No, you aren’t alone. It is a rule for myself as well. In order to place the cards in the ‘Ready to shoot’ bag, I must physically turn on the computer and check that the image is back up to both drives I have, and THEN, only then, do I allow myself to format the card.

      Its just too ridiculous to think of not having a secondary backup…

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  20. Kevin Galbreath

    and don’t leave your stuff in the backseat….if someone sees you get your stuff out and put it back in the backseat of the car you are MORE likely to get robbed. Never leave valuables like a laptop in a car and somewhat visible….take it in and ask someone at the venue to lock your stuff up or have someone watch it for you.

    The fact that the images were not backed up is horrible but don’t advertise a chance for a thief. They know the photographer will be away from the car for a few hours usually so it’s a safe situation for them to rob during the ceremony etc.

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    • Russ Wittmann

      I also think that if anyone looking for a wedding photographer read the original article or this article, won’t be rushing to use Vancouver wedding photographer Jourdan Tymkow, for her services. — Just Saying

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    • Drew Valadez

      Thieves don’t care if that was a laptop bag or a gym bag. If there is a laptop or $50 that is a win for most people.

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    • Jude sr

      First of all, I have a crappy looking car, so its a disguise. Ha. Who thinks a horrible looking car is going to have good stuff in it? Hehe.

      But, yeah, you’re right. I carry my camera and external lights in a bag with me, and my studio light setup is in my trunk. That trunk doesn’t get opened until I assess that I definitely need them for the venue. Then, only then do I open the trunk to the possibility that people may see what’s in there. Then, after that, all stuff is with me. I’m not going to go put it back in the trunk.

      A little wise planning can go a long way, I believe. :/

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    • Jude sr

      An add-on to my original statement … I guess I really do feel sorry for her (The photographer). It was a stupid mistake not to take the time to backup, but it really DOES suck overall that it happened. <:( This mistake became something that will be referenced for years as THE reason for photographers to backup, and I don't envy her the publicity. :( Poor girl … the thief is a complete jerk.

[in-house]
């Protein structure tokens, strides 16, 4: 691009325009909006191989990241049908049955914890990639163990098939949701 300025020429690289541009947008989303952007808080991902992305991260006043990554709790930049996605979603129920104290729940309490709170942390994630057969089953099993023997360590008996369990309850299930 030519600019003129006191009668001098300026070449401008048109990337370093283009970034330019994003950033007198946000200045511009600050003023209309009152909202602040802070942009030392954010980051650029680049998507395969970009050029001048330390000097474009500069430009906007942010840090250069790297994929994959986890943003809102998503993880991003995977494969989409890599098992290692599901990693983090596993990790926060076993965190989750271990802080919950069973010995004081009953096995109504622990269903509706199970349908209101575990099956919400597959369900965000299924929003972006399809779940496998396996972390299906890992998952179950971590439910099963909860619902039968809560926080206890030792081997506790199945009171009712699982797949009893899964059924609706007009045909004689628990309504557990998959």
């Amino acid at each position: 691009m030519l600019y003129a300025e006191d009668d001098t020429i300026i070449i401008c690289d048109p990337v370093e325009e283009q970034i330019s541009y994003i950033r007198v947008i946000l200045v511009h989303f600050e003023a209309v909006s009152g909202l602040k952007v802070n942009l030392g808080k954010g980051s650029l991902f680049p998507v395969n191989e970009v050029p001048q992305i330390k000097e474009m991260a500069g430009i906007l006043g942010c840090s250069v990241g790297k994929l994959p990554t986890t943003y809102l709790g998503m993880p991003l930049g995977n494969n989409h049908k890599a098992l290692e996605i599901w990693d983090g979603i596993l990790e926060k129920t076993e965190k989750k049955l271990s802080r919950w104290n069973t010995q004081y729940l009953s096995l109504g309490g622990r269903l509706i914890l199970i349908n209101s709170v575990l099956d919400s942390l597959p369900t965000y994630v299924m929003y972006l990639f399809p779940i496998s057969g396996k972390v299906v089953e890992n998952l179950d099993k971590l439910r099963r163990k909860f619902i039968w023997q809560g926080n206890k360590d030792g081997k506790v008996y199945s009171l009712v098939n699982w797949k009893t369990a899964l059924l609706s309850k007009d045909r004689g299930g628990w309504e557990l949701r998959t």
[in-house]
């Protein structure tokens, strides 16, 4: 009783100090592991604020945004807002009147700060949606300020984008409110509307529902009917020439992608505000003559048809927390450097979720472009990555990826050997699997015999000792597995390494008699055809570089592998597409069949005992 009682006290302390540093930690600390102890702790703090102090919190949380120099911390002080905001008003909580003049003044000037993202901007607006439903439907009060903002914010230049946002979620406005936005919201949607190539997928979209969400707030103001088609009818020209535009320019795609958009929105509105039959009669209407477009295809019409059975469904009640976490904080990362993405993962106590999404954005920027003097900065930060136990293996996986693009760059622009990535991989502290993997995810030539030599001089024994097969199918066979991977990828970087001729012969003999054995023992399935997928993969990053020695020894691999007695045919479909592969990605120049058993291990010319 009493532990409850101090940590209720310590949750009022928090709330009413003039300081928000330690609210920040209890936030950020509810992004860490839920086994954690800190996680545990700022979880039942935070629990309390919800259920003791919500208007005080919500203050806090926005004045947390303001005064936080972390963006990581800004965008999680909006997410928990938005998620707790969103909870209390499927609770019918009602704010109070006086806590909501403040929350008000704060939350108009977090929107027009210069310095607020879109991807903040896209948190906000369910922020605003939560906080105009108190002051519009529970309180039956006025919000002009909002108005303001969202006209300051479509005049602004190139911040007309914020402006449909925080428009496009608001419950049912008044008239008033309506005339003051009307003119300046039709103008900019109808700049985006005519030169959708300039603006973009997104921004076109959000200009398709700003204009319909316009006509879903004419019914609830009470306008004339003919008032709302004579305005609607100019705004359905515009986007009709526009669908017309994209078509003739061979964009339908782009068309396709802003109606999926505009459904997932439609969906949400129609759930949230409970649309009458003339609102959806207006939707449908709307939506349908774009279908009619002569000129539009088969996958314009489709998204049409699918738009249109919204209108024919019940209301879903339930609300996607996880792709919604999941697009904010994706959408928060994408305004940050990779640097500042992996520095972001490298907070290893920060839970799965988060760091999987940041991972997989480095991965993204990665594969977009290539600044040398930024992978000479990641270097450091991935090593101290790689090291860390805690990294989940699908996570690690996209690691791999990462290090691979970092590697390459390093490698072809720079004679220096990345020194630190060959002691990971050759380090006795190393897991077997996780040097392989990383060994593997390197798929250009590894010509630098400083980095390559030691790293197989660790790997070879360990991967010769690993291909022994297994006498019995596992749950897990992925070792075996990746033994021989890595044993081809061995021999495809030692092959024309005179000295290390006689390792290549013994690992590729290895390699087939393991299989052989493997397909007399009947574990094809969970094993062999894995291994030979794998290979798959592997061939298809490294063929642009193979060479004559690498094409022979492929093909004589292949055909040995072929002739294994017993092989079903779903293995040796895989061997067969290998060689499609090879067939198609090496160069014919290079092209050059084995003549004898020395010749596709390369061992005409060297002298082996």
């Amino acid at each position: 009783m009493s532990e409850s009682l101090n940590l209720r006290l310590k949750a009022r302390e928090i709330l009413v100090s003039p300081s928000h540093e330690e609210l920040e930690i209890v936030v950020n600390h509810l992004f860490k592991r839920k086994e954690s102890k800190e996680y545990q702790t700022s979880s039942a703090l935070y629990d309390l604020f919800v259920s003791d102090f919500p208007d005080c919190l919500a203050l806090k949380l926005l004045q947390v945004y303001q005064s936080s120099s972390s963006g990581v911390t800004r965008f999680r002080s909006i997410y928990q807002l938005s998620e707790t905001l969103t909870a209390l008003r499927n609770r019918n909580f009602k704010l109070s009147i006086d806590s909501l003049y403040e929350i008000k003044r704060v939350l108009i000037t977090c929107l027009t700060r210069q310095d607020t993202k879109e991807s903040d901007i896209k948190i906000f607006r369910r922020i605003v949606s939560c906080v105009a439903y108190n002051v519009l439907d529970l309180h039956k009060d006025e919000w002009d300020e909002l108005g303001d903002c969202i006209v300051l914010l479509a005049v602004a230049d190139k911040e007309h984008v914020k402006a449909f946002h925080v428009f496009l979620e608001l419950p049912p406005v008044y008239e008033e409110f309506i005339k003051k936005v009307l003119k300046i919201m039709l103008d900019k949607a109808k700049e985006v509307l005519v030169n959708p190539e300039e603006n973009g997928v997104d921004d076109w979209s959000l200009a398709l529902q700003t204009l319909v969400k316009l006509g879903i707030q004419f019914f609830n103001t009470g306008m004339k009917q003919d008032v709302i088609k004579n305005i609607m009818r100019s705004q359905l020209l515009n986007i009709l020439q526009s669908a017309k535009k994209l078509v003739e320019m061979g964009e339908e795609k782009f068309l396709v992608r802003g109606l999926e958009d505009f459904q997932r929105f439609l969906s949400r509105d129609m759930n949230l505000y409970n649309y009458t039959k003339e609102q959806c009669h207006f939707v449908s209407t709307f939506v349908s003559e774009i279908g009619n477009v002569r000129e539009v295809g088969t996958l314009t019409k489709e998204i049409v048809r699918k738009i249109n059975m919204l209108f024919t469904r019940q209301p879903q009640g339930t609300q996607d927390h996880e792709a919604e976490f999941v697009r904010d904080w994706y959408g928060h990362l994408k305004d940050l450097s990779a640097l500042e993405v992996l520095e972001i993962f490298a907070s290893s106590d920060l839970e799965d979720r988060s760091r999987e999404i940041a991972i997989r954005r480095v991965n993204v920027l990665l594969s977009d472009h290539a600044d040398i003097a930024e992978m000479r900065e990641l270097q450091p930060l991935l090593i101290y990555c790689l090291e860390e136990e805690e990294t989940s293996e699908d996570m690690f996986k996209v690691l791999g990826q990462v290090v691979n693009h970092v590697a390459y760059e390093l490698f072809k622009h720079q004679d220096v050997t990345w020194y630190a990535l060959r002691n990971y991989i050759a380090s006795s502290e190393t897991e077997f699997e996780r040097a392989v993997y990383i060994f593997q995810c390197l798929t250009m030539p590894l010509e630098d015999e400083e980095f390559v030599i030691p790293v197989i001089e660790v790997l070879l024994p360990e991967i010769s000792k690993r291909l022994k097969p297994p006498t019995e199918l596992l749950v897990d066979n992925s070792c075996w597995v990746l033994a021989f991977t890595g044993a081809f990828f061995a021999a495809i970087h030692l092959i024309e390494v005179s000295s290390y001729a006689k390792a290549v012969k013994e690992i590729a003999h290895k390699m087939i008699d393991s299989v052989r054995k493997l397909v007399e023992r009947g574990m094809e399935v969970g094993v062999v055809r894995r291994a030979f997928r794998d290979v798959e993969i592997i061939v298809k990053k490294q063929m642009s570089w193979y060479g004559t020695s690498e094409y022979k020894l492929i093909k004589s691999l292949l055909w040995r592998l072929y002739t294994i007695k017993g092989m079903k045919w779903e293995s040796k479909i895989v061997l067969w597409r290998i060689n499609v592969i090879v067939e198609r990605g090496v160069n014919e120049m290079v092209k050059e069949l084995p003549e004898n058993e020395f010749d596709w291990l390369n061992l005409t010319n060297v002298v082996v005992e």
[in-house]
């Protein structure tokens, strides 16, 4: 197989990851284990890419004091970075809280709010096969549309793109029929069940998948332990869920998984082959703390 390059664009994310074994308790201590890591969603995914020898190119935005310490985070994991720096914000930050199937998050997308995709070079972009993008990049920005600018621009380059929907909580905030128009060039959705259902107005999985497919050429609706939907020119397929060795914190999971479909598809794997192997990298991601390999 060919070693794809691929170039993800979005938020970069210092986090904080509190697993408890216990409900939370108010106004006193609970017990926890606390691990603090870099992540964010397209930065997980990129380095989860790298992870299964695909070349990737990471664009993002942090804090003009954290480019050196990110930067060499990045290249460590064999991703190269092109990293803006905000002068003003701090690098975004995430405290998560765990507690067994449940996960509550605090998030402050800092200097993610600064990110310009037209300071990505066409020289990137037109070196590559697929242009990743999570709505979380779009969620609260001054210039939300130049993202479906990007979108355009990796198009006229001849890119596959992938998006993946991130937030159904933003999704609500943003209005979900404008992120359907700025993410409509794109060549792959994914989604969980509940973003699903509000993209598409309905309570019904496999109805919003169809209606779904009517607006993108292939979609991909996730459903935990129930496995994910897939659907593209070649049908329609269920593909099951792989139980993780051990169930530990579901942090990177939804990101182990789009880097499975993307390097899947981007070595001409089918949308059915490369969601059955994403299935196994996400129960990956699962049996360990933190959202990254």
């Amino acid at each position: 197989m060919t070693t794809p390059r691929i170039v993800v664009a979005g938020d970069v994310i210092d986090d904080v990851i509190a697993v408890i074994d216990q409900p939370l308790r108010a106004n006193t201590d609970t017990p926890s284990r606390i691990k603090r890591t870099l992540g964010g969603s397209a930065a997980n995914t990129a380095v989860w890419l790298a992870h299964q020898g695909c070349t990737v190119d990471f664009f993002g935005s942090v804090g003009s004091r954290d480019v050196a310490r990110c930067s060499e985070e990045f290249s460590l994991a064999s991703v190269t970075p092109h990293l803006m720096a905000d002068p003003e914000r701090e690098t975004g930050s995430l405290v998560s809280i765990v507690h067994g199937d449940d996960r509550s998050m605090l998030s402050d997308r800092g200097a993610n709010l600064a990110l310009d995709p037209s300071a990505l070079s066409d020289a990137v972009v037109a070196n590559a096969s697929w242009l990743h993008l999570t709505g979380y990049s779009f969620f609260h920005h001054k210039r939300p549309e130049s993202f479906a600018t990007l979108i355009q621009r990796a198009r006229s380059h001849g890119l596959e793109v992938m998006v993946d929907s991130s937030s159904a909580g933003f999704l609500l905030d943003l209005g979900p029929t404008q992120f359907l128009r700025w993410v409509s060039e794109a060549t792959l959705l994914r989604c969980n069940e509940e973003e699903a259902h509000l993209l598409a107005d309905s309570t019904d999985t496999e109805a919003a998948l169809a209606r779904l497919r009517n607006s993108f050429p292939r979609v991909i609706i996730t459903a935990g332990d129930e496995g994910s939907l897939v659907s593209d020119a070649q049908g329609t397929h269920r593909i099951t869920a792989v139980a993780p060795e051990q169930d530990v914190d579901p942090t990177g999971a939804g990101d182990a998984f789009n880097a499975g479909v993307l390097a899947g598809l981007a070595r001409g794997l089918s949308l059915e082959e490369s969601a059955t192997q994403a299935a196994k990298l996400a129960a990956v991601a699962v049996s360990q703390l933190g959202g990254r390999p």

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  21. Nick Viton

    Nightmare!
    Shooting my first wedding in a couple weeks, and it’s a destination wedding. Stressed out enough as it is. These SLR Lounge articles and stories with tips on weddings, travel, gear, are totally helpful.
    Thanks!

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    • Chuck Eggen

      Nick, please share how it goes with the wedding. I will be shooting my stepdaughter’s wedding in December and can use all the do’s and don’ts you encounter.

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    • Nick Viton

      Thanks for asking Chuck! The bride and groom were very pleased with the images I provided. Having said that, however, there were a number of things I vastly need to improve on. Off the top of my head, here’s a quick list of some of my own personal Do’s and Don’ts;

      Do have the itinerary well before hand. I only got it the day before the wedding, so had a short time to plan and map the day out in my head.

      Do have a shot list. I only used one as a guide, but still really helpful.

      Don’t spend money on new gear you’re not familiar with and will only probably use once, if at all. I bought optical adapters for my speedlights, a dual harness to carry two cameras at once (useless), external battery pack for a speedlight, CTO gels in hopes of getting the sunset pictures, etc.

      Do have an assistant! I didn’t have one and I struggled. A voice-activated light stand/reflector holder = gold.

      Do try and work in shooting time with the bride and groom, away from the chaos. A lot my pictures look like snapshots because I didn’t have enough time to set up my shots with them.

      Don’t worry about taking video clips. If you can, great, but don’t let it get in the way of taking pictures or risk losing the shot. You can hand off a separate video cam to a buddy ahead of time, if noone else was hired to take video.

      Do take detail shots. The details are part of the story and in a gallery of images, it’s nice to break up the monotony of all people shots.

      Don’t overthink things. Keep it simple and stay with tried and true techniques you know well and are comfortable with. For instance, I was run-n-gun shooting guests outdoors in mixed sun/shade, in full Manual mode, constantly spinning dials trying to get the right exposure. Completely forgot about Aperture Mode. Hello?